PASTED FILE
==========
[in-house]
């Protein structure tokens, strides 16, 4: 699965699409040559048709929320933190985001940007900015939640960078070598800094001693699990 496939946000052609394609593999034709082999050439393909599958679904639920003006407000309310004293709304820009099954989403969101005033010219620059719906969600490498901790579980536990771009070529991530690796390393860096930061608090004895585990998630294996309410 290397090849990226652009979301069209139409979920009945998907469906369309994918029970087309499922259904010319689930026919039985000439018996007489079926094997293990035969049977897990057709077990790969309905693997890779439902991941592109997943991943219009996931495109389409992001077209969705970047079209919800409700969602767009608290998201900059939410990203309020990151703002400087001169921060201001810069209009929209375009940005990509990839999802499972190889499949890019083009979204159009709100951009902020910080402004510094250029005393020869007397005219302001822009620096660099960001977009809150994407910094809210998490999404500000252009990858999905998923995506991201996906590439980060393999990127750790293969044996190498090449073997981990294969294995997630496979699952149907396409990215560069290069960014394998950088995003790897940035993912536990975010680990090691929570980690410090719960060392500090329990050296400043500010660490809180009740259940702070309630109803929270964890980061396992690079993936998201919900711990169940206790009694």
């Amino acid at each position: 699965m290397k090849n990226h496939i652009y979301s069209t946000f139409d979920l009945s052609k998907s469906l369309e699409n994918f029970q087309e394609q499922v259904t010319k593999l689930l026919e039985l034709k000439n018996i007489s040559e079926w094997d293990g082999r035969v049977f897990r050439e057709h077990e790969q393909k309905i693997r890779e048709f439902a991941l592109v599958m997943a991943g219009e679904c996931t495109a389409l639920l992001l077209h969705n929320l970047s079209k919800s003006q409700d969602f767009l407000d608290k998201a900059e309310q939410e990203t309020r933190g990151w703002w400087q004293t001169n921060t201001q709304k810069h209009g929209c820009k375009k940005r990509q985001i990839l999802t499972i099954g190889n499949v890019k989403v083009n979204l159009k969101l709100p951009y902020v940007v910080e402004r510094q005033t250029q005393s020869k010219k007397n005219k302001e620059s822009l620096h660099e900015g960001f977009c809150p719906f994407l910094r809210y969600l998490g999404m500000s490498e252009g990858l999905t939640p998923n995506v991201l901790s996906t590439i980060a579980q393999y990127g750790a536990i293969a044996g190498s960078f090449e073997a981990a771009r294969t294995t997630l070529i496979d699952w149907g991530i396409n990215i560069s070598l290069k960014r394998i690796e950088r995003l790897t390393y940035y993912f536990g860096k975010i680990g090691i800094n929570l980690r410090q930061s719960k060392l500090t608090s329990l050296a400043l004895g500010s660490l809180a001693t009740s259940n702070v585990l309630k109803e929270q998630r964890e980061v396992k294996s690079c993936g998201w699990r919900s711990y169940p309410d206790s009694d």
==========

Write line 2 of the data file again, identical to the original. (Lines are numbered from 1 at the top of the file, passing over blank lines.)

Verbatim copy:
């Protein structure tokens, strides 16, 4: 699965699409040559048709929320933190985001940007900015939640960078070598800094001693699990 496939946000052609394609593999034709082999050439393909599958679904639920003006407000309310004293709304820009099954989403969101005033010219620059719906969600490498901790579980536990771009070529991530690796390393860096930061608090004895585990998630294996309410 290397090849990226652009979301069209139409979920009945998907469906369309994918029970087309499922259904010319689930026919039985000439018996007489079926094997293990035969049977897990057709077990790969309905693997890779439902991941592109997943991943219009996931495109389409992001077209969705970047079209919800409700969602767009608290998201900059939410990203309020990151703002400087001169921060201001810069209009929209375009940005990509990839999802499972190889499949890019083009979204159009709100951009902020910080402004510094250029005393020869007397005219302001822009620096660099960001977009809150994407910094809210998490999404500000252009990858999905998923995506991201996906590439980060393999990127750790293969044996190498090449073997981990294969294995997630496979699952149907396409990215560069290069960014394998950088995003790897940035993912536990975010680990090691929570980690410090719960060392500090329990050296400043500010660490809180009740259940702070309630109803929270964890980061396992690079993936998201919900711990169940206790009694």